Enjoyment underpinning motivation
Participants who expressed positive attitudes towards and enjoyment of PA: “It’s always been a positive, I have been really active most of my life now” (Kevin, 33); “Yeah, very positive. I feel the more exercise I do, the better I feel” (Richard, 49), seemed to engage in more regular PA: “I go to the gym five days a week; I do twenty-five minutes of cardio and then I do one particular muscle”” (Kevin, 33), and “I’m very active, I’d get up at 7 o’clock I go for a 3km run…then in the afternoon I go to the gym for an hour weight session. And I do that for 2 days and then I have the third day off…then I go through all that again” (Robert, 41). Exercise enjoyment appeared to be a motivating factor for adherence: “I think the main thing is to do something you enjoy. Anytime I’ve been successful at kind of maintaining sport, it’s just doing something I enjoy” (William, 34); “I suppose …the main reason is, I enjoy it” (Matthew, 28).
In contrast, some participants reported a lack of enjoyment as a reason for their physical inactivity: “None of it. I’m going to be very honest with you, I do not enjoy PA at all” (Eric, 50); “To be honest, I don’t particularly enjoy it!” (Mary, 30); “Mainly, I just don’t like exercise” (Peter, 19), which was typically underpinned by poor engagement: “At the moment I would say my PA is pretty much zero… I haven’t been doing much exercise” (Peter, 19), and/or negative past experiences with PA: “Very negative. For me, PA was just hard” (Jenny, 44); “I suppose negative. I wouldn’t be going to the gym. I wouldn’t be interested in any of that” (Eric, 50).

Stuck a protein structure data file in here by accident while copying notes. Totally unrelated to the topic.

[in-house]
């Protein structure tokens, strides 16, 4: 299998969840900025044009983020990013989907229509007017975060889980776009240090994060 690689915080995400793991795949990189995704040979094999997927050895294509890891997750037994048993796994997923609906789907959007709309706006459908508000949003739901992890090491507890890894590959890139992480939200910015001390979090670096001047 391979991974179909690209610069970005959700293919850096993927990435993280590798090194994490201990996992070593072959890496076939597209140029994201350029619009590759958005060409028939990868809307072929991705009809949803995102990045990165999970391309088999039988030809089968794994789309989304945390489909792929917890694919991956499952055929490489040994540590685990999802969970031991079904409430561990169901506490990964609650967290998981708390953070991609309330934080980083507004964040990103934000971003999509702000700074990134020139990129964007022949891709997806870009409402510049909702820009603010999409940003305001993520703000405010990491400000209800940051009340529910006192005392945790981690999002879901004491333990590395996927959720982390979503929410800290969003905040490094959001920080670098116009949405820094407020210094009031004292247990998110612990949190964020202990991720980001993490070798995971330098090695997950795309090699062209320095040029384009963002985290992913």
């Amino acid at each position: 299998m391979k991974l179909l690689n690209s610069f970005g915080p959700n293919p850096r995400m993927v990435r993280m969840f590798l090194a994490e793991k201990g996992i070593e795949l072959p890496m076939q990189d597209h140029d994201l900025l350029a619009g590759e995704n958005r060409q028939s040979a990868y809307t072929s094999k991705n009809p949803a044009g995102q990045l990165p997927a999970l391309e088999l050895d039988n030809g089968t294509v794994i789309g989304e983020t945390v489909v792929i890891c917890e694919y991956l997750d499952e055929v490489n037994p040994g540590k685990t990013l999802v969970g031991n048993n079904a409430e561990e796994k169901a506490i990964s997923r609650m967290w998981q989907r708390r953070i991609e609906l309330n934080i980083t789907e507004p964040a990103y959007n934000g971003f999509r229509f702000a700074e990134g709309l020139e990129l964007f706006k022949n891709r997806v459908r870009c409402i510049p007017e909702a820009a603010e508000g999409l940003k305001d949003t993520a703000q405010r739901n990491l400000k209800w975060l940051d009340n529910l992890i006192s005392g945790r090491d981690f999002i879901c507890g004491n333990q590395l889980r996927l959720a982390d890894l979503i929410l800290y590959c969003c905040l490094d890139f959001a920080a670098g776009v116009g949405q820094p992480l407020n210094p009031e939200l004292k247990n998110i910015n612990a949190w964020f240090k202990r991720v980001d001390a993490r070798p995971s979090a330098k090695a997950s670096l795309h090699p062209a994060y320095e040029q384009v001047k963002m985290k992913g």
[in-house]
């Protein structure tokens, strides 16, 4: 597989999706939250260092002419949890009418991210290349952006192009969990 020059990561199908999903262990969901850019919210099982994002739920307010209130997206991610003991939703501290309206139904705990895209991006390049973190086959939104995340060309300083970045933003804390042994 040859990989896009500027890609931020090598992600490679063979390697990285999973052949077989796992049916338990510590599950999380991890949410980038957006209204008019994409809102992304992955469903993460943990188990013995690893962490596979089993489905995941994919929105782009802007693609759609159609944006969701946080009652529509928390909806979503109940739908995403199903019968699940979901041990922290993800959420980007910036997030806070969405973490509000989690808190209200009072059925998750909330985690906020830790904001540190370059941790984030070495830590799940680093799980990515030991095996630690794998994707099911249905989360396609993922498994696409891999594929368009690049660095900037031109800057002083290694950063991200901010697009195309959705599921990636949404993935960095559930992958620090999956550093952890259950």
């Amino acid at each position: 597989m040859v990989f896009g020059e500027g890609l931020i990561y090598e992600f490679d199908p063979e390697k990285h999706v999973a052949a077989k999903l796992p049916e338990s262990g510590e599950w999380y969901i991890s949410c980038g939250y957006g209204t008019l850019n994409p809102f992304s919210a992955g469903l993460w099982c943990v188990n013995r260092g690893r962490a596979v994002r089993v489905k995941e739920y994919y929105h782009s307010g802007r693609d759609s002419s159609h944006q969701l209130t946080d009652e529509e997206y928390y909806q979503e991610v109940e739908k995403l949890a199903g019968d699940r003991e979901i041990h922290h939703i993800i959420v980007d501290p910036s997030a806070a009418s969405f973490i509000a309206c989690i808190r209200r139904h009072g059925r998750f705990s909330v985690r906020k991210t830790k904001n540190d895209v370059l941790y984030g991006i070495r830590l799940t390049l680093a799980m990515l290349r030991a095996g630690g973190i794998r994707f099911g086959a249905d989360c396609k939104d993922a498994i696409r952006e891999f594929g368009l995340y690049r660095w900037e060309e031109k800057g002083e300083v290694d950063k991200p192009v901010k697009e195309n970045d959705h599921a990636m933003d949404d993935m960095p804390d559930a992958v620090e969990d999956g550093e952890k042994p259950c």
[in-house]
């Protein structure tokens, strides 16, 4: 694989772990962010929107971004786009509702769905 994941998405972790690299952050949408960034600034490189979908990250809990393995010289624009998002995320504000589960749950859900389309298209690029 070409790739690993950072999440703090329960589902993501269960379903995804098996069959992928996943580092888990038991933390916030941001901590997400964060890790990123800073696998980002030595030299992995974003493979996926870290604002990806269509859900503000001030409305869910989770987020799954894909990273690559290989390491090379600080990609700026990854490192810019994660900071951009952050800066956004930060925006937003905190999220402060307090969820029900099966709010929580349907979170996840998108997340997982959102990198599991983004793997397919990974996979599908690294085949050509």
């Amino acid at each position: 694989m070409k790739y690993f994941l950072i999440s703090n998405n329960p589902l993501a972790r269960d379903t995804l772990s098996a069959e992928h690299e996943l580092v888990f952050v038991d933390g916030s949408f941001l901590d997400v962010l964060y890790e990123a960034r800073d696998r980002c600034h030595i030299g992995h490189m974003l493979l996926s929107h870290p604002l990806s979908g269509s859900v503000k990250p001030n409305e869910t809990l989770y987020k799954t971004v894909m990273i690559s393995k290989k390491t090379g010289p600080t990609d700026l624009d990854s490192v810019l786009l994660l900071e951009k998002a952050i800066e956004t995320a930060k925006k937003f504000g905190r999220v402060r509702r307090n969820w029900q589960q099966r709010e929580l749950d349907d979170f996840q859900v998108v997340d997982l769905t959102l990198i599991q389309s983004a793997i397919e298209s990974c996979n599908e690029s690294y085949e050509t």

Perceived competence underpinning motivation
Several participants reported high levels of perceived competence that appeared to underpin their exercise motivation: “You know, even though I have this illness, I never really felt like I did because it really didn’t keep me from setting records on the leader board when I was younger…I was very fast” (Carol, 36): “But it’s just the realization that I am as fit as most of them in the room and it’s at that… and keeping that level up, it’s keeping me on par with most of them in the room and for my own benefit as well” (Robert, 41); “I know I’m well able to do it” (Emily, 50).
Other participants did not identify as being the sporty or exercise type : “I’ve probably never been that person. I was never a sporty person” (Jenny, 44); “Exercise wouldn’t be in my remit. I wouldn’t be interested in any of that. I wouldn’t be a gym bunny; I’d be far from it. As far away from it as you can imagine” (Eric, 50), and expressed low perceived competence in their ability to perform PA: “I’ve been thinking a lot about this, and it’s not being able to do it. The thing that turns me off PA is the fear of not being able to do the activity if that makes sense” (Hannah, 36).
Value of exercise-related outcomes
The majority of participants who were regularly physically active reported exercise-related outcomes, such as accomplishment and affect regulation as drivers for continued engagement in PA. Many of the participants identified with the importance of keeping healthy: “I mean, just being healthy and not getting sick. Feeling good…and my lung functions being good, that motivates me” (Brenda, 35); “To try and stay as healthy as possible is a motivator” (Richard, 49); “I just realise that if I want to be healthy and if I want to live a kind of normal life, I have to do this…so that pushes me to keep myself as healthy as I can be” (Robert, 41).